courtesy of Sonic Boom Records
B. As In Bieber. Filed Next To Belle and Sebastian: Sonic Boom's store in Seattle's Capitol Hill neighborhood.
Two weeks ago, Sonic Boom Records in Seattle celebrated its 13th birthday. Though it may just be a teenager, the store's decade-plus has overlapped with what's arguably the most difficult period in the history of attempting to get people to pay for recorded music.
Sonic Boom has had its ups and downs (once comprised of three branches, the franchise dropped to two in 2008, and one location was unfortunately shuttered for two months in the middle of last year's Christmas season), but despite challenges, owner Jason Hughes says the store is surviving. It's doing better than that, by some accounts. Sonic Boom offers all of its full-time employees health insurance and a 401k. Rolling Stone recently named it one of the 25 best record stores in the U.S.A., and over the past decade it's become an essential piece of the Seattle music puzzle.
Seattle's alt-weekly The Stranger once described Sonic Boom as "an archetypal indie-rock shop" and since this week's a big one for indie albums — new albums by Sufjan Stevens, Antony and the Johnsons and Belle and Sebastian topline the store's list of new releases — I called Hughes to see how the store got to where it is today and how it defines "indie."
Can you describe the average Sonic Boom customer?
Each store is different, but I'd say our demographic is generally aged between 20 and 40 and they're probably 60 percent male.
What was your best seller last week?
Deerhunter's Halcyon Digest. It was the top seller in both of the last two weeks.
Can you tell us how many copies sold?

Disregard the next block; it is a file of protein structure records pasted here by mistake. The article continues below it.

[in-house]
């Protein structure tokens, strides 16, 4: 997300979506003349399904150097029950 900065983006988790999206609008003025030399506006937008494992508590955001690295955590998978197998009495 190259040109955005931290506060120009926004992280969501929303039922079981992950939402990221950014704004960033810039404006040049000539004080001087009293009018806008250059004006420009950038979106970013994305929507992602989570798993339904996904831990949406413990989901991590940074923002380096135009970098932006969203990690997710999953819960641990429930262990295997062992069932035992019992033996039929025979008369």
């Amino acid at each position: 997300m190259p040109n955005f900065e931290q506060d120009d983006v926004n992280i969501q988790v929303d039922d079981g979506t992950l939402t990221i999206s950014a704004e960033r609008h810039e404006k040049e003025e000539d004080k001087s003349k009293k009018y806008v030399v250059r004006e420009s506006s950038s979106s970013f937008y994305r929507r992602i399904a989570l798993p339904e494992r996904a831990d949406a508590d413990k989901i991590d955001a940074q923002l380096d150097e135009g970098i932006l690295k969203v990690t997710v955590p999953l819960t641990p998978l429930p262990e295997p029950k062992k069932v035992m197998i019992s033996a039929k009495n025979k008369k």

I don't like giving numbers, but I can tell you that the first week it was out, the vinyl outsold CDs. It's in its third week now. CDs beat vinyl last week.
We've spoken with some stores who say they have trouble keeping vinyl in stock after the first week. Have you had that problem?
The limited factor of vinyl creates this … almost panic. It's cool, but it's one-way. [Distributors don't allow LPs to be returned if the stock doesn't sell.] There's only one distributor that takes vinyl back. Used vinyl is where you can really make money. The retail margin for new CDs and new LPs is so small. The margin for used vinyl is great. It's a real retail markup.
What are the things that influence which new releases you decide to stock in the store?
You have to look at where people are getting info. [Local radio station] KEXP, Pitchfork, the big blogs like My Old Kentucky Blog, and NPR. You see spikes. If you see something get added to KEXP, where the week before you sold one copy, the next week you might sell 10.
Would you call yourself an indie-focused store? What's the balance of indie to other genres that you carry?
That's hard to say. Is Built To Spill indie? It's on Warner. Indie labels probably make up something like 30 to 40 percent of our stock. But again, what's an indie? ADA [Alternative Distribution Alliance] has all these indie labels, and they're [owned by] WEA [Warner Bros., Elektra and Atlantic Records]. Matador, Merge. As far as boutique indie labels like Darla, we try to carry what we can.